The Hidden History of African Voodoo

In Search of Voodoo: Roots to Heaven

Directed by Dijimon Hounsou (2018

Film Review

Produced and narrated by Binenese actor and model Djimon Hounsou, this documentary is a autobiographical documentary film exploring the history and characteristics of African voodoo. Despite a lengthy discussion of European colonizers to wipe out voodoo belief systems, most of the film focuses on voodoo drumming, dance and sacrifice rituals. Personally, I was quite disappointed by the scant focus on the importance of trance-formation in voodoo rituals.

Hounsou describes Benin* (where it’s an official religion) as the birthplace of voodoo, although many Africans adhere to this belief system in Nigeria, Ghana and central and southern Togo. The word voodoo derives from vodu, meaning “spirit” in several West African languages (eg Ewe and Fon).

The voodoo currently practiced in Benin acknowledges a supreme (female) being called Mawu-Lissa, as well as lesser gods of the sun, mood, sea, rivers and Earth. There is also a trickster god who facilitates communications between the gods. Most practitioners deny that voodoo is a religion, but rather a way of life that emphasizes strong interconnections between humankind, the rest of the natural world and a spirit world consisting of the gods and the spirits of deceased ancestors.

Voodoo practitioners in Benin also engage in Ifa, a system of divination, involving the decoding of over 200 binary symbols to predict a person’s destiny and character.

Drumming and ritual dancing are heavily emphasized in African voodoo rituals, largely because they result in trance formation. This enables practitioners to better communicate with Legba or deceased ancestors who intervene between human beings and various gods. Blood sacrifice of chickens, with participants consuming the sacrificed animal, is also important in voodoo rituals.

African voodoo thrives in rural Benin, though a few shrines persist in the cities. There is still considerable competition between voodoo and Christianity and Islam, the other major religions in Benin. In many churches, Catholic and voodoo rituals are combined.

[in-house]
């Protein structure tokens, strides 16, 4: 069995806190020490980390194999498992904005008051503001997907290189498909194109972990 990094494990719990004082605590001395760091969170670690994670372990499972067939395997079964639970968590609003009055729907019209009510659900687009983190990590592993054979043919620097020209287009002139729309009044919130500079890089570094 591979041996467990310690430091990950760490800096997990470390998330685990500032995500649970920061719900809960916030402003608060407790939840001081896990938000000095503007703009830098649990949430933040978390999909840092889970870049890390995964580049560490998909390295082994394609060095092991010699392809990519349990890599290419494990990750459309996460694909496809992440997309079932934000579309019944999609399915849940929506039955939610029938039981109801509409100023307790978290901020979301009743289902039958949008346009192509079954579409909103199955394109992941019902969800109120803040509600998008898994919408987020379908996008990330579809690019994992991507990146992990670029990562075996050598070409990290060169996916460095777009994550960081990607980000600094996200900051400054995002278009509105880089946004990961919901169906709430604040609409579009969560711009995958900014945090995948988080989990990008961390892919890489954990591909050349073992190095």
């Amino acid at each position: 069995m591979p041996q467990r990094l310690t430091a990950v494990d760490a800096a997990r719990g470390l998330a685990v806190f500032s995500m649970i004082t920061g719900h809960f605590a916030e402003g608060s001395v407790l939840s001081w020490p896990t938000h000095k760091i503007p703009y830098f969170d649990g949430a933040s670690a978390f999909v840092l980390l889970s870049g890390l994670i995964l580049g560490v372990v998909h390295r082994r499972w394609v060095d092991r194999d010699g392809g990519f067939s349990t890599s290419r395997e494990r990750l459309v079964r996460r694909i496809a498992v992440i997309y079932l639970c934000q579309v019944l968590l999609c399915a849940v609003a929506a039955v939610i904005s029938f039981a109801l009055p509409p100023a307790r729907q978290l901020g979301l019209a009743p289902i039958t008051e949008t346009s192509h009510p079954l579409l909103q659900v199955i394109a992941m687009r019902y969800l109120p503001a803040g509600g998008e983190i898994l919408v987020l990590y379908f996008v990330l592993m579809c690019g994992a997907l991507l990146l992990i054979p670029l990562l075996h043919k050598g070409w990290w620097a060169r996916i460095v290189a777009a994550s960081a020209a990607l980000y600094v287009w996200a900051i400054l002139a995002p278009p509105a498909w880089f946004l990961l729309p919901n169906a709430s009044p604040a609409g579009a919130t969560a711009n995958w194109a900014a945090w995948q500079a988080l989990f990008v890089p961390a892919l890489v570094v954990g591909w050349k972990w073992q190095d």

Sorcery (spells and curses associated with voodoo in the New World) is frowned on in African voodoo. Likewise healing undertaken by voodoo practitioners is based solely on the healing properties of specific plants.

*Benin is a country in West Africa. Formerly known as Dahomey, it’s bordered by Nigeria, Togo, Burkino Faso and Niger.

The full film can be viewed free on Kanopy.

The Lost Civilizations of Africa


Directed by Basil Davidson (1984)

Film Review

Africa is a 1984 documentary exploring the great civilizations of Africa. In it, late historian Basil Davidson demolishes the myths Europeans concocted about Africa to justify the 400 year slave trade – these myths concerning a continent of subhuman savages persist to the present day. Davidson reviews archeological evidence, ancient African and Europeans artwork and historical records and contemporary tribal traditions that survive from past civilizations.

The documentary is divided into 8 episodes of approximately 25 minutes each.

Episode 1 Different But Equal – studies the depiction of blacks in medieval and renaissance European paintings to show how the concept of race was created in the 16th century to justify the immensely profitable enslavement of human paintings. He starts with an examination of cave paintings that point to a highly advanced Saharan civilization prior to the Sahara’s desertification (around 7,000–8,000 years ago   and the prominence of black-skinned the 3,000-year  civilization Egypt enjoyed under the pharaohs.